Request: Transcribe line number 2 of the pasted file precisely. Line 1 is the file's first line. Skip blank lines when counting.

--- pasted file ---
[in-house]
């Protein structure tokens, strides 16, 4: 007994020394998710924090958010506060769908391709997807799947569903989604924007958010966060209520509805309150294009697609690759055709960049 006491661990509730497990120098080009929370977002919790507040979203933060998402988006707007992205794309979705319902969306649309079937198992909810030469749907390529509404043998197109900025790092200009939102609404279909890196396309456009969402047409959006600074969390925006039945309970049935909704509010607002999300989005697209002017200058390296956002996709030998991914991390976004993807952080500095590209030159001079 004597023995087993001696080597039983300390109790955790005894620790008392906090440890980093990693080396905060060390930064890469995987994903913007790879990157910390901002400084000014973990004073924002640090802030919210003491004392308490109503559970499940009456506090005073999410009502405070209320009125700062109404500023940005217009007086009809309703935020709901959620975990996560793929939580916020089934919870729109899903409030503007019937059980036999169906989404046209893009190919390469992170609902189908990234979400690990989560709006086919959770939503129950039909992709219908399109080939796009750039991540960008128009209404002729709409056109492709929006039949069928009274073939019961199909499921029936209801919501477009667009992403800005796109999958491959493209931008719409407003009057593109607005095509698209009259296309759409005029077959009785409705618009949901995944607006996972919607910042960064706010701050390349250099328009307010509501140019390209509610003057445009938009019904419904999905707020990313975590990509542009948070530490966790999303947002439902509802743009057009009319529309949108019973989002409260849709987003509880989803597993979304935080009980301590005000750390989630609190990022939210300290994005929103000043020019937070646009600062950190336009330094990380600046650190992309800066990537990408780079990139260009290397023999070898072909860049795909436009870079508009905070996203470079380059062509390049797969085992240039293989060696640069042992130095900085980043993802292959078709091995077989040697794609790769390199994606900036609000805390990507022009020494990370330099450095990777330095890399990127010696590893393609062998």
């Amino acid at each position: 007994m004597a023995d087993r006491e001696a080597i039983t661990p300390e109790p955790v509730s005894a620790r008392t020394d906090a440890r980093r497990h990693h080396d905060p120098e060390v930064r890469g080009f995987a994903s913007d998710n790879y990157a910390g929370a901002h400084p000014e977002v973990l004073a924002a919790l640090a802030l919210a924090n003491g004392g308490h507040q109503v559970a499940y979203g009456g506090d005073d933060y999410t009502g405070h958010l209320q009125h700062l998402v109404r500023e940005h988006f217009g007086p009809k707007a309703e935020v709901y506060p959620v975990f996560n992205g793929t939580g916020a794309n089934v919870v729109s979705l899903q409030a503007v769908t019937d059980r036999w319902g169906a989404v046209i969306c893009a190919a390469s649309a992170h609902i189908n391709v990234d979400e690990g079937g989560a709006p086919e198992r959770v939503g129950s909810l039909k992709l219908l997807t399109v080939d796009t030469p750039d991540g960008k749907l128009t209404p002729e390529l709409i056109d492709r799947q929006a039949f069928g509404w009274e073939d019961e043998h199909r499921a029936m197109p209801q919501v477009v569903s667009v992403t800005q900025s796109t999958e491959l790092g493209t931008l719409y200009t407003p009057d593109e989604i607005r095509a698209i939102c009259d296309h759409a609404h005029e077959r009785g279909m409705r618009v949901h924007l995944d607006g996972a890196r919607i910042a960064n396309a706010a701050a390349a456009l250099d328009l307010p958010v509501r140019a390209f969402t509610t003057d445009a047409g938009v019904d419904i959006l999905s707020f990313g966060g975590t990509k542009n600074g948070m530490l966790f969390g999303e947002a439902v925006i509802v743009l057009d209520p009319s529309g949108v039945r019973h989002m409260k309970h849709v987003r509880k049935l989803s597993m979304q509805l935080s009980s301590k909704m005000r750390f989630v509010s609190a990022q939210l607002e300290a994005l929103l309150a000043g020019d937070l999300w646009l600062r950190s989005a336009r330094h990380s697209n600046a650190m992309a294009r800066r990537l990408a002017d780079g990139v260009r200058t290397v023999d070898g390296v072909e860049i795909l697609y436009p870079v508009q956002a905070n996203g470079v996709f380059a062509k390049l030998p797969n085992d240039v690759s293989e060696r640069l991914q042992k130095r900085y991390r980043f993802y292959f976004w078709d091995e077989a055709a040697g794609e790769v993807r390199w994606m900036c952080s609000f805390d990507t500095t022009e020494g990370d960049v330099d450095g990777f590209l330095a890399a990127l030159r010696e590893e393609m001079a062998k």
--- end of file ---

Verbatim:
């Protein structure tokens, strides 16, 4: 007994020394998710924090958010506060769908391709997807799947569903989604924007958010966060209520509805309150294009697609690759055709960049 006491661990509730497990120098080009929370977002919790507040979203933060998402988006707007992205794309979705319902969306649309079937198992909810030469749907390529509404043998197109900025790092200009939102609404279909890196396309456009969402047409959006600074969390925006039945309970049935909704509010607002999300989005697209002017200058390296956002996709030998991914991390976004993807952080500095590209030159001079 004597023995087993001696080597039983300390109790955790005894620790008392906090440890980093990693080396905060060390930064890469995987994903913007790879990157910390901002400084000014973990004073924002640090802030919210003491004392308490109503559970499940009456506090005073999410009502405070209320009125700062109404500023940005217009007086009809309703935020709901959620975990996560793929939580916020089934919870729109899903409030503007019937059980036999169906989404046209893009190919390469992170609902189908990234979400690990989560709006086919959770939503129950039909992709219908399109080939796009750039991540960008128009209404002729709409056109492709929006039949069928009274073939019961199909499921029936209801919501477009667009992403800005796109999958491959493209931008719409407003009057593109607005095509698209009259296309759409005029077959009785409705618009949901995944607006996972919607910042960064706010701050390349250099328009307010509501140019390209509610003057445009938009019904419904999905707020990313975590990509542009948070530490966790999303947002439902509802743009057009009319529309949108019973989002409260849709987003509880989803597993979304935080009980301590005000750390989630609190990022939210300290994005929103000043020019937070646009600062950190336009330094990380600046650190992309800066990537990408780079990139260009290397023999070898072909860049795909436009870079508009905070996203470079380059062509390049797969085992240039293989060696640069042992130095900085980043993802292959078709091995077989040697794609790769390199994606900036609000805390990507022009020494990370330099450095990777330095890399990127010696590893393609062998």